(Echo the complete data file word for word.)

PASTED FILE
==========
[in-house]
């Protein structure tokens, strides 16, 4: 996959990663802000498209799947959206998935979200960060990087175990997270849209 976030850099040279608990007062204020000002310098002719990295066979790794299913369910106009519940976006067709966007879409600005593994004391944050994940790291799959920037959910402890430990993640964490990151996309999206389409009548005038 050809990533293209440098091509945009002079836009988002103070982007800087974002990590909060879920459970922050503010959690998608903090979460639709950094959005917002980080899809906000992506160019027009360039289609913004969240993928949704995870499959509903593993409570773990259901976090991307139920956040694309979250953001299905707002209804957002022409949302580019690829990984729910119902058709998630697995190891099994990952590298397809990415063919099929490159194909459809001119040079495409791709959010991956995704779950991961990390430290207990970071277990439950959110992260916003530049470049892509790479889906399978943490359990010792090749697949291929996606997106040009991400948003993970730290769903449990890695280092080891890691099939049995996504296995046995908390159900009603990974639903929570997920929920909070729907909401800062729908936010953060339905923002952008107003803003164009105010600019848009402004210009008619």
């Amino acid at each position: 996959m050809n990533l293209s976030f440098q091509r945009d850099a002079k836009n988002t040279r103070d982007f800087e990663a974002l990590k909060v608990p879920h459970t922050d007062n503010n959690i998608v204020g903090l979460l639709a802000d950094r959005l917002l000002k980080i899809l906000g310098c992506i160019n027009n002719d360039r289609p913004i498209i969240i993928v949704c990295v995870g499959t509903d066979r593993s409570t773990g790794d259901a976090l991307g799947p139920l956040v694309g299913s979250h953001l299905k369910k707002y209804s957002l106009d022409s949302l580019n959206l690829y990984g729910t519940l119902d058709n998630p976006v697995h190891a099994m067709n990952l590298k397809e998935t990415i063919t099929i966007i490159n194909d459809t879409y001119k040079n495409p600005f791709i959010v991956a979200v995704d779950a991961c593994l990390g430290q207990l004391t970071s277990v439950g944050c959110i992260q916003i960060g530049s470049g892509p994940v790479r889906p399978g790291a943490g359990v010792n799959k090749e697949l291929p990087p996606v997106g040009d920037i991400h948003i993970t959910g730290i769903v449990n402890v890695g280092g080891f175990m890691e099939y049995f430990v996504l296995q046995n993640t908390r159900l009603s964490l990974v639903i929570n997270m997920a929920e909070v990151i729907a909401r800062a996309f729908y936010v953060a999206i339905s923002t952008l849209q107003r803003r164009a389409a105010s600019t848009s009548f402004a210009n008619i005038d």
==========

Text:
[in-house]
């Protein structure tokens, strides 16, 4: 996959990663802000498209799947959206998935979200960060990087175990997270849209 976030850099040279608990007062204020000002310098002719990295066979790794299913369910106009519940976006067709966007879409600005593994004391944050994940790291799959920037959910402890430990993640964490990151996309999206389409009548005038 050809990533293209440098091509945009002079836009988002103070982007800087974002990590909060879920459970922050503010959690998608903090979460639709950094959005917002980080899809906000992506160019027009360039289609913004969240993928949704995870499959509903593993409570773990259901976090991307139920956040694309979250953001299905707002209804957002022409949302580019690829990984729910119902058709998630697995190891099994990952590298397809990415063919099929490159194909459809001119040079495409791709959010991956995704779950991961990390430290207990970071277990439950959110992260916003530049470049892509790479889906399978943490359990010792090749697949291929996606997106040009991400948003993970730290769903449990890695280092080891890691099939049995996504296995046995908390159900009603990974639903929570997920929920909070729907909401800062729908936010953060339905923002952008107003803003164009105010600019848009402004210009008619």
């Amino acid at each position: 996959m050809n990533l293209s976030f440098q091509r945009d850099a002079k836009n988002t040279r103070d982007f800087e990663a974002l990590k909060v608990p879920h459970t922050d007062n503010n959690i998608v204020g903090l979460l639709a802000d950094r959005l917002l000002k980080i899809l906000g310098c992506i160019n027009n002719d360039r289609p913004i498209i969240i993928v949704c990295v995870g499959t509903d066979r593993s409570t773990g790794d259901a976090l991307g799947p139920l956040v694309g299913s979250h953001l299905k369910k707002y209804s957002l106009d022409s949302l580019n959206l690829y990984g729910t519940l119902d058709n998630p976006v697995h190891a099994m067709n990952l590298k397809e998935t990415i063919t099929i966007i490159n194909d459809t879409y001119k040079n495409p600005f791709i959010v991956a979200v995704d779950a991961c593994l990390g430290q207990l004391t970071s277990v439950g944050c959110i992260q916003i960060g530049s470049g892509p994940v790479r889906p399978g790291a943490g359990v010792n799959k090749e697949l291929p990087p996606v997106g040009d920037i991400h948003i993970t959910g730290i769903v449990n402890v890695g280092g080891f175990m890691e099939y049995f430990v996504l296995q046995n993640t908390r159900l009603s964490l990974v639903i929570n997270m997920a929920e909070v990151i729907a909401r800062a996309f729908y936010v953060a999206i339905s923002t952008l849209q107003r803003r164009a389409a105010s600019t848009s009548f402004a210009n008619i005038d």